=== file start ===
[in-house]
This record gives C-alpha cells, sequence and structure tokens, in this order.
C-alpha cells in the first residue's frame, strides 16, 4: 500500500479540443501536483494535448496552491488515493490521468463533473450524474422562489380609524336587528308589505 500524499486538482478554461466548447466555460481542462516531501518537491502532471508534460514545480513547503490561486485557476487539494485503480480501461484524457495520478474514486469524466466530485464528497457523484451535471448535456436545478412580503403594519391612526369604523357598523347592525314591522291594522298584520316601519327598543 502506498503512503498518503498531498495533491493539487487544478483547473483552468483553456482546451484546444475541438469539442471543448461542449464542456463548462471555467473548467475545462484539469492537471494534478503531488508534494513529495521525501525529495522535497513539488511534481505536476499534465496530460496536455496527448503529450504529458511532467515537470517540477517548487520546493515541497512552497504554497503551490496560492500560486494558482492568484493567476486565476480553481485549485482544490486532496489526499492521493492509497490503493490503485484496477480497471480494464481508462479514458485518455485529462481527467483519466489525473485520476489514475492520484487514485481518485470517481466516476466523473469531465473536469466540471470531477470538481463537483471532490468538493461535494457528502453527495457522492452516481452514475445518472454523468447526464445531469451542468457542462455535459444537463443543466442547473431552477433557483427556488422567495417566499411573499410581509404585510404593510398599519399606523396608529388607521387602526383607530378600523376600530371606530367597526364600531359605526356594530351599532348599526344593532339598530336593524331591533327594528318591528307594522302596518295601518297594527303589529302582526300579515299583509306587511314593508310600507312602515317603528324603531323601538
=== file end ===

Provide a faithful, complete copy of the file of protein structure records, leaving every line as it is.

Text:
[in-house]
This record gives C-alpha cells, sequence and structure tokens, in this order.
C-alpha cells in the first residue's frame, strides 16, 4: 500500500479540443501536483494535448496552491488515493490521468463533473450524474422562489380609524336587528308589505 500524499486538482478554461466548447466555460481542462516531501518537491502532471508534460514545480513547503490561486485557476487539494485503480480501461484524457495520478474514486469524466466530485464528497457523484451535471448535456436545478412580503403594519391612526369604523357598523347592525314591522291594522298584520316601519327598543 502506498503512503498518503498531498495533491493539487487544478483547473483552468483553456482546451484546444475541438469539442471543448461542449464542456463548462471555467473548467475545462484539469492537471494534478503531488508534494513529495521525501525529495522535497513539488511534481505536476499534465496530460496536455496527448503529450504529458511532467515537470517540477517548487520546493515541497512552497504554497503551490496560492500560486494558482492568484493567476486565476480553481485549485482544490486532496489526499492521493492509497490503493490503485484496477480497471480494464481508462479514458485518455485529462481527467483519466489525473485520476489514475492520484487514485481518485470517481466516476466523473469531465473536469466540471470531477470538481463537483471532490468538493461535494457528502453527495457522492452516481452514475445518472454523468447526464445531469451542468457542462455535459444537463443543466442547473431552477433557483427556488422567495417566499411573499410581509404585510404593510398599519399606523396608529388607521387602526383607530378600523376600530371606530367597526364600531359605526356594530351599532348599526344593532339598530336593524331591533327594528318591528307594522302596518295601518297594527303589529302582526300579515299583509306587511314593508310600507312602515317603528324603531323601538